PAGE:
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Film Review

Robyn Morrison reviews the sequel action thriller, Taken 2

Since its release in 2008, Taken has grown a cult following and is known by many as the film that reinvented Liam Neeson as one of Hollywood’s top action film stars, despite being made with a meagre budget and receiving mixed reviews at the time. The sequel follows on from the story of former CIA operative Bryan Mills, whose daughter is abducted by Albanian sex traffickers while travelling around Europe. In a twist to the original plot, this time it is the daughter who is fighting to save her parents, as the father and brothers of the kidnappers slaughtered by Bryan in the first franchise seek revenge.

The family’s misfortune strikes again while Bryan, his ex-wife Lenore and their daughter Kim are on a reconciliatory trip to Istanbul. Tracked down by the chief of the Albanian Mafia and his men, Bryan and ‘Lennie’ are taken hostage and it is left to Kim to listen to her father’s unique instructions to get the family to safety and kill the kidnappers one-by-one, stopping them seeking revenge for good. Liam Neeson proves why he’s one of the finest movie actors on the silver screen and, despite turning 60 this year, has thrown himself into the high octane scenes to deliver the thrilling action the fans want to see. Sadly, Taken 2 does not quite hit the same mark as the original film; however with the slick action sequences and car chases, it still makes for an entertaining hour and a half. For those who are familiar with the speech given by Neeson in the first film, in which he begins “What I do not have is money…” may also be left underwhelmed by the lack of such an emotive script in this follow-up.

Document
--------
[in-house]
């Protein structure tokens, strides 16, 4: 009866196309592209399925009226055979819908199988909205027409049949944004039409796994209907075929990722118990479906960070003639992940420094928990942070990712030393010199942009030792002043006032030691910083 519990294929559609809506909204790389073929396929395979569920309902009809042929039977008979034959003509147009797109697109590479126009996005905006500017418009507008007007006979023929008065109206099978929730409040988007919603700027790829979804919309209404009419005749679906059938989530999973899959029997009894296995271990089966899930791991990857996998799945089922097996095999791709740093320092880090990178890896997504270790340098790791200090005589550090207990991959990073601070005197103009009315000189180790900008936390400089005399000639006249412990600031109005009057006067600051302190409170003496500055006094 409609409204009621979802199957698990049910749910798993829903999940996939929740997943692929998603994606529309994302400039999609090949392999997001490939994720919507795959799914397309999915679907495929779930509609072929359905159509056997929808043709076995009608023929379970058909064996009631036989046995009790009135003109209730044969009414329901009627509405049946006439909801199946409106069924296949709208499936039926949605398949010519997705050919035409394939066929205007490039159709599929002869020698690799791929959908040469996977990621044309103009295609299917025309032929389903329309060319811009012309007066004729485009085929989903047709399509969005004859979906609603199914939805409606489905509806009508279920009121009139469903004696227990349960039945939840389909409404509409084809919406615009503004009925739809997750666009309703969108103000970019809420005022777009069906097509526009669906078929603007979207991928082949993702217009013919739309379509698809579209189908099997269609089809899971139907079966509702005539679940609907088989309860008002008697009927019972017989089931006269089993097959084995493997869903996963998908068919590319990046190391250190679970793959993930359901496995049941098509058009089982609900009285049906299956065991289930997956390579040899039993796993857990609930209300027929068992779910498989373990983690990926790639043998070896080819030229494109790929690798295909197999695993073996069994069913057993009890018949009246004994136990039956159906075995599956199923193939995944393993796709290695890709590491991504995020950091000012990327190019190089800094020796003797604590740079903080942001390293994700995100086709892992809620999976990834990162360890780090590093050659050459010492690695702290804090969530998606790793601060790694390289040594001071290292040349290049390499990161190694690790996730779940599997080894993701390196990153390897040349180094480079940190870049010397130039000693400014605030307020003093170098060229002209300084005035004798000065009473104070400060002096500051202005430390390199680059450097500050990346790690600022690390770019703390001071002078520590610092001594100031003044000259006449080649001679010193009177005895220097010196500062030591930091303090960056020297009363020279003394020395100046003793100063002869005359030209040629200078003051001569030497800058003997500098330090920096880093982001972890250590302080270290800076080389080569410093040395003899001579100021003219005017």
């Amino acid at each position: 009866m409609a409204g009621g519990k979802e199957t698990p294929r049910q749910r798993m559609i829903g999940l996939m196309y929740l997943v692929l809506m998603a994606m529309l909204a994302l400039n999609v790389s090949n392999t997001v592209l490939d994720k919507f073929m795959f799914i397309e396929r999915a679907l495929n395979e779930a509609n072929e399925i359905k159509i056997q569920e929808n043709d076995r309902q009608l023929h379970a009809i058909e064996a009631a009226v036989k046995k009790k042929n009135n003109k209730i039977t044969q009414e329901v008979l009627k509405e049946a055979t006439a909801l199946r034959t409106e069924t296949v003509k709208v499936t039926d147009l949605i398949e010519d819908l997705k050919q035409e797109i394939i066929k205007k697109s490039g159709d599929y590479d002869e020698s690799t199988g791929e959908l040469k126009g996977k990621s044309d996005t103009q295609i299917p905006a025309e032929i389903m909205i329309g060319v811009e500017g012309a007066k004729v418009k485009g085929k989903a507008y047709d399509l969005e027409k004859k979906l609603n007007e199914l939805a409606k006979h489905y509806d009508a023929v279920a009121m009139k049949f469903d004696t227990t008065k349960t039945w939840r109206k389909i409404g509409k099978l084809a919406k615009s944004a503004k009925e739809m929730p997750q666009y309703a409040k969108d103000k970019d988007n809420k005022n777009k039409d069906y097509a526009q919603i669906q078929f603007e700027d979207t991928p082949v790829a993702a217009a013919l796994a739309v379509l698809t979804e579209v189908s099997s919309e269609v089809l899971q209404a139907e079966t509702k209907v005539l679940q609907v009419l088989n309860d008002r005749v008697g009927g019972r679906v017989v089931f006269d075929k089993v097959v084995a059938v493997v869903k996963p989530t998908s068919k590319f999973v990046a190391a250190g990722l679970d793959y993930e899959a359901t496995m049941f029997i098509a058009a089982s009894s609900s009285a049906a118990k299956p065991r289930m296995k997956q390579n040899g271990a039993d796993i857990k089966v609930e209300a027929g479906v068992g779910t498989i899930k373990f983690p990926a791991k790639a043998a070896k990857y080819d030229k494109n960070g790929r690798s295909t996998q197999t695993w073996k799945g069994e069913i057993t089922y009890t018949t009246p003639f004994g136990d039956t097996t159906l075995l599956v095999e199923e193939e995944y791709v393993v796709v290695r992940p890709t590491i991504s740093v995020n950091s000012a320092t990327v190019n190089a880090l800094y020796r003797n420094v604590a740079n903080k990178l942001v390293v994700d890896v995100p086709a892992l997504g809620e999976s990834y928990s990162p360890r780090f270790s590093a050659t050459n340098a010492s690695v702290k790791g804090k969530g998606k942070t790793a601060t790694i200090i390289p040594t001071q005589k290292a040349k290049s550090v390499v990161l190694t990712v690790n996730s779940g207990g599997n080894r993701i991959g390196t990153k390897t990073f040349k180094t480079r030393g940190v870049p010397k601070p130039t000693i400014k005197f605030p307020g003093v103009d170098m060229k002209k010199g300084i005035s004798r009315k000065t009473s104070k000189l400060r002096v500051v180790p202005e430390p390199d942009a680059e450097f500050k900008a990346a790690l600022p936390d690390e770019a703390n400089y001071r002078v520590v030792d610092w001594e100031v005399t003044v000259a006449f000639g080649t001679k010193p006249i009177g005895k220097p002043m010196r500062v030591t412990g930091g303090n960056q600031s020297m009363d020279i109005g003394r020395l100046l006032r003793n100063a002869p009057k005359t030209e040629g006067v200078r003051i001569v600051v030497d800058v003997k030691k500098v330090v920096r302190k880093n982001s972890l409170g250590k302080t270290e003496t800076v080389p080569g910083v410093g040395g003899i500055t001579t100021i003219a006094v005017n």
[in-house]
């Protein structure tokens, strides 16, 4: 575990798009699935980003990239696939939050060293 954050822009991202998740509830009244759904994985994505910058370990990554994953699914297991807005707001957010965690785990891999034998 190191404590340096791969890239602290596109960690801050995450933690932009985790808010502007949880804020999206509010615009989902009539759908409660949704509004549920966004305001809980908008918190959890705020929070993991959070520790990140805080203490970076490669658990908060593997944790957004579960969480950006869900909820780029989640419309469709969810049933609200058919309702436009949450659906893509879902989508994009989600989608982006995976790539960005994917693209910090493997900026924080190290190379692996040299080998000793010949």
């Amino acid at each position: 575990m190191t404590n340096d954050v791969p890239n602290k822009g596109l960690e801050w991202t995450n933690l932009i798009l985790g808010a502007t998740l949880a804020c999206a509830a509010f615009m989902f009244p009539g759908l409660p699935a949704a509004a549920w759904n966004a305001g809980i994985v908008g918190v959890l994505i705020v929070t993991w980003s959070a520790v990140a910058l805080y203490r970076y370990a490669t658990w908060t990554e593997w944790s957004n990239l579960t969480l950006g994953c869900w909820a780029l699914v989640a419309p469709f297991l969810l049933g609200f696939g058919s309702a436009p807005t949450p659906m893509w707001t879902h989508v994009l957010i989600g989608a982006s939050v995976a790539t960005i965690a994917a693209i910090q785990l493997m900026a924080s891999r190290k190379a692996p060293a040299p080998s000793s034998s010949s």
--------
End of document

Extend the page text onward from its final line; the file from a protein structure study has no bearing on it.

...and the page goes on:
In trying to cash-in on the success of the first film, the filmmakers have attempted to elaborate on the original plot to the point of making an entirely unnecessary sequel, with disjointed plot lines and, at points, cringingly-cheesy acting. For those seeking a spot of Sunday night escapism, this can be an entertaining way to spend an evening on the sofa. But for die-hard fans of the original it might be worth a miss or a lowering of expectations to avoid disappointment.